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US News ranks HHS fourth best in North Carolina

Blaine Hawkins, left, and Sydney Gilliam listen to instructor Jessica Houston in an AP biology class at HHS. Blaine Hawkins, left, and Sydney Gilliam listen to instructor Jessica Houston in an AP biology class at HHS.

A national magazine's study ranked Hendersonville High School fourth best in North Carolina and two other county high schools, North Henderson and East Henderson, won silver medal recognition.

The rankings were based on an analysis of public high schools across America by U.S. News and World Report. The magazine, which published the report this week, used data on more than 19,400 public high schools in 50 states and the District of Columbia to rank the high schools. The measurement awarded schools gold, silver or bronze medals based on their performance on state assessments and how well they prepare students for college.
Three other area schools also scored well, winning silver medals for ranking among the top 36 North Carolina high schools. North Henderson was No. 24; East Henderson ranked 26th; and Polk County High School came in at 27th. Balfour School and Brevard High School were among 61 schools to earn a bronze medal.

"I think it's a great compliment to the school," HHS principal Bobby Wilkins said, "I think it's a compliment to our teachers as well as our kids. It's always nice to be recognized and I think this is really a recognition of their work."
Wilkins said he learned about the US News article late Tuesday night. He said he has not talked about the honor to the students yet.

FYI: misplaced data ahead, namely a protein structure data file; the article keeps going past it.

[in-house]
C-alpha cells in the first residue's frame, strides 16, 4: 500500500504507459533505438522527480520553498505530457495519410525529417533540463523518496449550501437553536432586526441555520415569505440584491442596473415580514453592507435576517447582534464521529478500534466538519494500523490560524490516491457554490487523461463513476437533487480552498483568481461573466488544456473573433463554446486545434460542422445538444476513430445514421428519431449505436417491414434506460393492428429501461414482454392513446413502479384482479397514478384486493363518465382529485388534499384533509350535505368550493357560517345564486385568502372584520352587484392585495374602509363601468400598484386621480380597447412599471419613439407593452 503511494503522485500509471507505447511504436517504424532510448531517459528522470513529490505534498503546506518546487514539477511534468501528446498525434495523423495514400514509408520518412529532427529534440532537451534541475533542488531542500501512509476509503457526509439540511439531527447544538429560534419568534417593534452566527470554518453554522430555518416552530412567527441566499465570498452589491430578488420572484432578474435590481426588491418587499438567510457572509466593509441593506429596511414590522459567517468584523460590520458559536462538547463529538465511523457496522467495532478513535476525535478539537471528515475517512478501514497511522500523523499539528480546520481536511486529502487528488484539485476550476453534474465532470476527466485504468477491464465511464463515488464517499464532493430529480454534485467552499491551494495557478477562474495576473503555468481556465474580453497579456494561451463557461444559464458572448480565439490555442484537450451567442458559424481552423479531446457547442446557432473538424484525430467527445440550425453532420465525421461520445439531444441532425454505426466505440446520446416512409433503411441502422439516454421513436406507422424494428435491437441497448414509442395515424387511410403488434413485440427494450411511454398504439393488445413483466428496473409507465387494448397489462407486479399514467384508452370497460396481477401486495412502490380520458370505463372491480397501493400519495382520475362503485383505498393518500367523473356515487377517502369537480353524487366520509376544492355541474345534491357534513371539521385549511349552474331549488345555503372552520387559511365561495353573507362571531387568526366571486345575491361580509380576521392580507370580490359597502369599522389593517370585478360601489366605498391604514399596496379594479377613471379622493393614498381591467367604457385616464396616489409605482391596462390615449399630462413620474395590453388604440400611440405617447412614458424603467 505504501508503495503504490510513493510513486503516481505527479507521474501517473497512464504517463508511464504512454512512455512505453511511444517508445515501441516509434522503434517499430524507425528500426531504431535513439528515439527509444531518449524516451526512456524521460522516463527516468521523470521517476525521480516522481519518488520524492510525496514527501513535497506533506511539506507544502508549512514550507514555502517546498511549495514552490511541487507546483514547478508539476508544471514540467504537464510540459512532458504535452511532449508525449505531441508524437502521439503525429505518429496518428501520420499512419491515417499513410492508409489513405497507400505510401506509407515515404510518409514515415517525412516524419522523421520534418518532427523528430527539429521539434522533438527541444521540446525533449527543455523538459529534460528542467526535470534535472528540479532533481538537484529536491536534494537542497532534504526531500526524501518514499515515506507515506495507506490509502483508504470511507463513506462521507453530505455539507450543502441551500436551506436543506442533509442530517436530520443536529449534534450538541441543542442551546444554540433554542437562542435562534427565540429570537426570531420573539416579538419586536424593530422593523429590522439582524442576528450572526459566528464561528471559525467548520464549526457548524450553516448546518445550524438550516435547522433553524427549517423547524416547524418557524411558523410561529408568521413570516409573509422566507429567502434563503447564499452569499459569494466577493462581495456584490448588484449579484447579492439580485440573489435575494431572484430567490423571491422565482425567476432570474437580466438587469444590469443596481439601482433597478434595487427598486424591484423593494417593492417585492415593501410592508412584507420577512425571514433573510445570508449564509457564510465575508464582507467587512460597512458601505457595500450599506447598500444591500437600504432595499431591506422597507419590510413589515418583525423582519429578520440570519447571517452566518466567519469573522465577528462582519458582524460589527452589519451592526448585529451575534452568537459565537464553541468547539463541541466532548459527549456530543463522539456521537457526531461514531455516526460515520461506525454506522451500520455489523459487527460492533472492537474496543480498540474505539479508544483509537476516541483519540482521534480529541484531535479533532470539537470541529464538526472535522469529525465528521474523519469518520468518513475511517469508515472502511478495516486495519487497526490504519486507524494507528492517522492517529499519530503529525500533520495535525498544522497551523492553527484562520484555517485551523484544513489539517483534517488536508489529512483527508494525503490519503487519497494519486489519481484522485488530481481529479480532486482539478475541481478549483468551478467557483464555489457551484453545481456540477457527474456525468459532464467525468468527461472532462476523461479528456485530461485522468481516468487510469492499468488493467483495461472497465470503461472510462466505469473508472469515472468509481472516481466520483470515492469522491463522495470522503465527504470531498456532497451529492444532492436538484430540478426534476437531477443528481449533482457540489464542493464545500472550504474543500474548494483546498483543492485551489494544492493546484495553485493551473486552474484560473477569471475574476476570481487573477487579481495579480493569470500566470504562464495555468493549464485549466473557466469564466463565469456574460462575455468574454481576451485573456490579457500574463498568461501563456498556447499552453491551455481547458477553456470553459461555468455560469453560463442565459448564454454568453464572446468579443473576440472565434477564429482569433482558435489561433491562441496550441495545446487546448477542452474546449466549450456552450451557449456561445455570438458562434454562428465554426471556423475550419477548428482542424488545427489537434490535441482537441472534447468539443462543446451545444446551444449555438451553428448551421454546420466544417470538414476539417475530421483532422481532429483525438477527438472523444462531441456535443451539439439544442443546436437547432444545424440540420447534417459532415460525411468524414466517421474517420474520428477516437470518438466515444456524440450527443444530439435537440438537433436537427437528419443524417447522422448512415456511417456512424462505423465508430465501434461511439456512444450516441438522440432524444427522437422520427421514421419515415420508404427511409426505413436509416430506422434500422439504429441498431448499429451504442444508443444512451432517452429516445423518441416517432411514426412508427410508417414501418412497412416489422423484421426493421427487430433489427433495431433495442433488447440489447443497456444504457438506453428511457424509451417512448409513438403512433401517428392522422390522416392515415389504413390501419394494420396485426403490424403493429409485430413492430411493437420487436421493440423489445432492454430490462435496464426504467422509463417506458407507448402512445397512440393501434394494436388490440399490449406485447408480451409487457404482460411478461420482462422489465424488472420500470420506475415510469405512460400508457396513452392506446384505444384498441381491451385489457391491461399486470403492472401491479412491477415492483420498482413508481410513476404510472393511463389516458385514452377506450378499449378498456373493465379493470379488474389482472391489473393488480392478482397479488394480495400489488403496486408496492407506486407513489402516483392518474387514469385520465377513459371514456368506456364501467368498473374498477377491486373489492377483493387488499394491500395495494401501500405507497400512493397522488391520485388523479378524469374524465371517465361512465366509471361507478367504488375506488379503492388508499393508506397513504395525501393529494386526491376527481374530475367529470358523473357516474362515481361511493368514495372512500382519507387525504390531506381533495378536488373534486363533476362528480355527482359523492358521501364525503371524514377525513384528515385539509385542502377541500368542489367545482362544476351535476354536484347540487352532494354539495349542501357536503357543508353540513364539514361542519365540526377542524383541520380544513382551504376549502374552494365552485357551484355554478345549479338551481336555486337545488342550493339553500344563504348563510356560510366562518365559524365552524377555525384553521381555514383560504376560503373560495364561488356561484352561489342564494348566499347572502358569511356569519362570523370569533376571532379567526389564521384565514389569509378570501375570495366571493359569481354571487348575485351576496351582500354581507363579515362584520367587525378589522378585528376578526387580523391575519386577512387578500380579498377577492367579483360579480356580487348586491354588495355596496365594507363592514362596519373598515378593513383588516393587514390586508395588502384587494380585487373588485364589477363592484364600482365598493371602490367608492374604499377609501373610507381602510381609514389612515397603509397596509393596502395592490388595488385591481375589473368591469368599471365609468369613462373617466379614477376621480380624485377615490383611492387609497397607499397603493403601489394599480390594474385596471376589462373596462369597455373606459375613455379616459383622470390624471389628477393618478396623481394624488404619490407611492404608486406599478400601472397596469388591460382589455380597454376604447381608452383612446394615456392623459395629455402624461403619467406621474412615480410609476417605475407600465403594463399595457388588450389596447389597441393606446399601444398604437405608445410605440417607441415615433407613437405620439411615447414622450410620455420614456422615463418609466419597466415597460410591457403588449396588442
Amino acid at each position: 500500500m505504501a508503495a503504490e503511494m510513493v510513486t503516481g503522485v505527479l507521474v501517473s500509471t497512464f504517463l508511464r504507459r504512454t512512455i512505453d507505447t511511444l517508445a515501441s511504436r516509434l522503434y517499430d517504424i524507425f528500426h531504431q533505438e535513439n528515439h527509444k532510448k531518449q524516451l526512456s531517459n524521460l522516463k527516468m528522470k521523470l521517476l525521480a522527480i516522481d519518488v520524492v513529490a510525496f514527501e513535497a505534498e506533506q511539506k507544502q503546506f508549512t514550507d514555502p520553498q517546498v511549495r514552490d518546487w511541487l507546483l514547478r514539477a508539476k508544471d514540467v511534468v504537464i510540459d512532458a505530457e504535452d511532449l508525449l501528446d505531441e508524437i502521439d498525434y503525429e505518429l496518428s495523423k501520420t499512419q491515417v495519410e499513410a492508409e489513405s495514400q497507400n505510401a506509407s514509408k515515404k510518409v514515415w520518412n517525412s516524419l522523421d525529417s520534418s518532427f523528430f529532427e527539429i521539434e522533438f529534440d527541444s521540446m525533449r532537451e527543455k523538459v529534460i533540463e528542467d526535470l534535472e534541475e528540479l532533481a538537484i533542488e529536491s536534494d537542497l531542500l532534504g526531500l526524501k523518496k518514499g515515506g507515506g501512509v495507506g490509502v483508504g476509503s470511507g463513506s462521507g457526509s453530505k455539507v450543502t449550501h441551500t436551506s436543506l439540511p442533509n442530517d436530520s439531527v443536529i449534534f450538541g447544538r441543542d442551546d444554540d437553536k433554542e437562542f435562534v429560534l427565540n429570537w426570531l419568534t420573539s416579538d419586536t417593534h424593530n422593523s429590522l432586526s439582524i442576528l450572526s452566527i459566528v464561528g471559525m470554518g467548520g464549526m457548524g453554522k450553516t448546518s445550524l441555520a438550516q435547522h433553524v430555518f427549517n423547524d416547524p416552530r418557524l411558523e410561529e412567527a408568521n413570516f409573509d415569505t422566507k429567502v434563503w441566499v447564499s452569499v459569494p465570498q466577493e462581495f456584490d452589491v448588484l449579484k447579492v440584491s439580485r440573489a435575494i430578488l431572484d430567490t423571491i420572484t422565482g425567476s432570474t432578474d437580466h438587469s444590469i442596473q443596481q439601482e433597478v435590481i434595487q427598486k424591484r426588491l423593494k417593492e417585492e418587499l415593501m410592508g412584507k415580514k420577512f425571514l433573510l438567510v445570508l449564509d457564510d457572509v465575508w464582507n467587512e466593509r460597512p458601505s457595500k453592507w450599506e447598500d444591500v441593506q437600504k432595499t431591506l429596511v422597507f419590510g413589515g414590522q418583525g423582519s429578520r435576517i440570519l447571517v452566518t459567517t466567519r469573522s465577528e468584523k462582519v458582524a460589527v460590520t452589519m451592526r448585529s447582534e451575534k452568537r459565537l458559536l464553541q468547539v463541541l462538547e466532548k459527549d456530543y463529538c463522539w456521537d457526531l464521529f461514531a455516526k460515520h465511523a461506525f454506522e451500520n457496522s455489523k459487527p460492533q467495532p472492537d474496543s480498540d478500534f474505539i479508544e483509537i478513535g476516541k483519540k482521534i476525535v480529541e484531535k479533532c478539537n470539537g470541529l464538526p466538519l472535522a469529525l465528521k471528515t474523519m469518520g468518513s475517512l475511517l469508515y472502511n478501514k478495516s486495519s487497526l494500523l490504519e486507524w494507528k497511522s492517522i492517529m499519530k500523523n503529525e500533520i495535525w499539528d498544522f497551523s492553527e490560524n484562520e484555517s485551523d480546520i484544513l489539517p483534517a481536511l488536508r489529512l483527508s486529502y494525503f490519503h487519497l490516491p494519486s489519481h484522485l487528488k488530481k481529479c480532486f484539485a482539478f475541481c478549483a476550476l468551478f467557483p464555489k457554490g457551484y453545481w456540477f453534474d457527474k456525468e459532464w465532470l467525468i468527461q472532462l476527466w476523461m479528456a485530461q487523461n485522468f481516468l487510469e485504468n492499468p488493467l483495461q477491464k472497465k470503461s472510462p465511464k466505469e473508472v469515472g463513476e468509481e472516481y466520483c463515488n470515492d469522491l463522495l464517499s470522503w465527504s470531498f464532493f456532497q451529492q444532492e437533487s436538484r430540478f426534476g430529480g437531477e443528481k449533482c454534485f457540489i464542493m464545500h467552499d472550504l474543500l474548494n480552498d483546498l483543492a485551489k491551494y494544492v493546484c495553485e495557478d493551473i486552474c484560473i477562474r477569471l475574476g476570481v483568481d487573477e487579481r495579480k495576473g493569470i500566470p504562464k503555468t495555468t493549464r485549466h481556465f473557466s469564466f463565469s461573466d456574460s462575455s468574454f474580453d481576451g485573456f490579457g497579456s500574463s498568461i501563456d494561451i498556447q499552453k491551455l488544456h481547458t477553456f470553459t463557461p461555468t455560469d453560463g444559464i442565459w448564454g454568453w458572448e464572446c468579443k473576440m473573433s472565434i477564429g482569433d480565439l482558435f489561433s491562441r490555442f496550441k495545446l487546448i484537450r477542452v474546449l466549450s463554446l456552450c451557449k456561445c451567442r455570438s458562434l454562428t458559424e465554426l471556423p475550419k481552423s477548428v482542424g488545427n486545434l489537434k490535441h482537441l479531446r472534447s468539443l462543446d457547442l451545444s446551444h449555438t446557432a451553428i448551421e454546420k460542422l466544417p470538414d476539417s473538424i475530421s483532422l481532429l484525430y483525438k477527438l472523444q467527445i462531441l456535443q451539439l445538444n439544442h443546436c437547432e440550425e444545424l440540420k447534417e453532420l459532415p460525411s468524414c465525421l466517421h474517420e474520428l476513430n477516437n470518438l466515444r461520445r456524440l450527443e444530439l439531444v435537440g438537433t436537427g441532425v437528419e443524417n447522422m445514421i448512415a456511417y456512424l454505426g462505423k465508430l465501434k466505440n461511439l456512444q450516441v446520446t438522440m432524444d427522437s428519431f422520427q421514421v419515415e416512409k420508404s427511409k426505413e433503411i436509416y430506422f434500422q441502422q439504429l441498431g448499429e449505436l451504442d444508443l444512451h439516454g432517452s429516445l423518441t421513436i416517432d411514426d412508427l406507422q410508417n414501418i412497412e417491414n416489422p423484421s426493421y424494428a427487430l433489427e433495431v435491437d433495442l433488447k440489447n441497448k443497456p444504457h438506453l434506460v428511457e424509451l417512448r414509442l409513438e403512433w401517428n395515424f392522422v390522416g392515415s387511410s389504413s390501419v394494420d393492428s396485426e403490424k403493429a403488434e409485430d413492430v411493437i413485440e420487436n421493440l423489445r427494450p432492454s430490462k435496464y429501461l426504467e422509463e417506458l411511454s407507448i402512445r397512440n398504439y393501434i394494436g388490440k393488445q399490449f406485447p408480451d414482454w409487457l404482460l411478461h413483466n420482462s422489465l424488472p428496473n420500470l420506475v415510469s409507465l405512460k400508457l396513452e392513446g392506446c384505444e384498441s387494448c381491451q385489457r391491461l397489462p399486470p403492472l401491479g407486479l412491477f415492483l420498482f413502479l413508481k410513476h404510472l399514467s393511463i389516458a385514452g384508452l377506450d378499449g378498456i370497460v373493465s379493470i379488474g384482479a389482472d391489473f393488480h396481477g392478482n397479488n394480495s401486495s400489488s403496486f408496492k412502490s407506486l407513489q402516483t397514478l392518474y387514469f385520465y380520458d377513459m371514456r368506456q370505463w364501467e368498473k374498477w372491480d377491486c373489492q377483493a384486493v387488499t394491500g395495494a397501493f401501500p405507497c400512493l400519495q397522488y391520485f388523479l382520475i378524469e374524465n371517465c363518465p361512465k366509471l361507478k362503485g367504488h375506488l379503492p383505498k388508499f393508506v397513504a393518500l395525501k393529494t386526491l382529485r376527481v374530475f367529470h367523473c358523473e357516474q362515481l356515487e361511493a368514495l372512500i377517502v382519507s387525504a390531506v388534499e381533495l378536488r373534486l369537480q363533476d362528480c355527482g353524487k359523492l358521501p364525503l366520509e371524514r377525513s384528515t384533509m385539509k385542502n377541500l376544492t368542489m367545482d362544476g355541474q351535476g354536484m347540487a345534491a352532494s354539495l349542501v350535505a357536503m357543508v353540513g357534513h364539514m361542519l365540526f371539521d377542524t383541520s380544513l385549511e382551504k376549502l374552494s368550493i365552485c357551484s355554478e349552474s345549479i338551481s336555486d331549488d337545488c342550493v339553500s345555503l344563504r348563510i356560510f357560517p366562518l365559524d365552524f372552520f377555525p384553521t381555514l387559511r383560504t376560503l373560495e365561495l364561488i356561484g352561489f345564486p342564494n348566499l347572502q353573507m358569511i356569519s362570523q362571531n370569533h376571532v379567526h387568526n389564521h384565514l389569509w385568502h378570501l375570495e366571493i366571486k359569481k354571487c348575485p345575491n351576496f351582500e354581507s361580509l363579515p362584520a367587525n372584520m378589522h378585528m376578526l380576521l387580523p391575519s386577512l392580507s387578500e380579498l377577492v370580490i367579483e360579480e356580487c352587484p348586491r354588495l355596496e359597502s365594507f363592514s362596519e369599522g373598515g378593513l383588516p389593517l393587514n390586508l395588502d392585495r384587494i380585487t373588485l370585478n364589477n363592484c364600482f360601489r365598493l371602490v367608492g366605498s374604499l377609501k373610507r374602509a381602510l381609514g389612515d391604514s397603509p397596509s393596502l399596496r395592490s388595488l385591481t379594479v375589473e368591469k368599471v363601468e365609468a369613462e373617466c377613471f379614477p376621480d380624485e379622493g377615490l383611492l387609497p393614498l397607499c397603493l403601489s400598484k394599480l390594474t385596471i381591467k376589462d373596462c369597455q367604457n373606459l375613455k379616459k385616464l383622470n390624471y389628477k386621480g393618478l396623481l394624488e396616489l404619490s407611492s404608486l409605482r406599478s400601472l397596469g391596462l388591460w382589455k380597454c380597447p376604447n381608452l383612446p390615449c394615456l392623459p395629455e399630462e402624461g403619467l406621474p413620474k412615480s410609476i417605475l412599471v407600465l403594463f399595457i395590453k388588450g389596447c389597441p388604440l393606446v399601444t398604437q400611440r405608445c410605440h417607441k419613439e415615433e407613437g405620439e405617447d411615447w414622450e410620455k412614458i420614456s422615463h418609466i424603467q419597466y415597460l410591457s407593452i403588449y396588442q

"I did send it to the staff. I actually sent them a link so they could read it," he said.
HHS gained points for the percentage of students that take Advanced Placement courses and for its student-teacher ratio.
"The AP participation rate at Hendersonville High is 59 percent," the magazine said in brief sketch of the school. "The student body makeup is 51 percent male and 49 percent female, and the total minority enrollment is 28 percent. Hendersonville High is one of six high schools in the Henderson County Schools" including Balfour and the Early College at BRCC.

 

"We think it's important that kids get as many AP classes as they can if they're ready for for it," Wilkins said. "And we want to be able to offer the courses if they are ready and they do pretty well in them as it shows."

Advanced Placement courses enable high school students to take college level material; if they pass standardized tests on the material they earn college credit and place out of freshman level courses when they enroll in college.

The rankings were based on a college readiness index (students taking AP courses), algebra proficiency, English proficiency and student-teacher ratio, the magazine said.

North Carolina's two gold medal winners were Green Hope High School in Wake County and West Forsyth High School.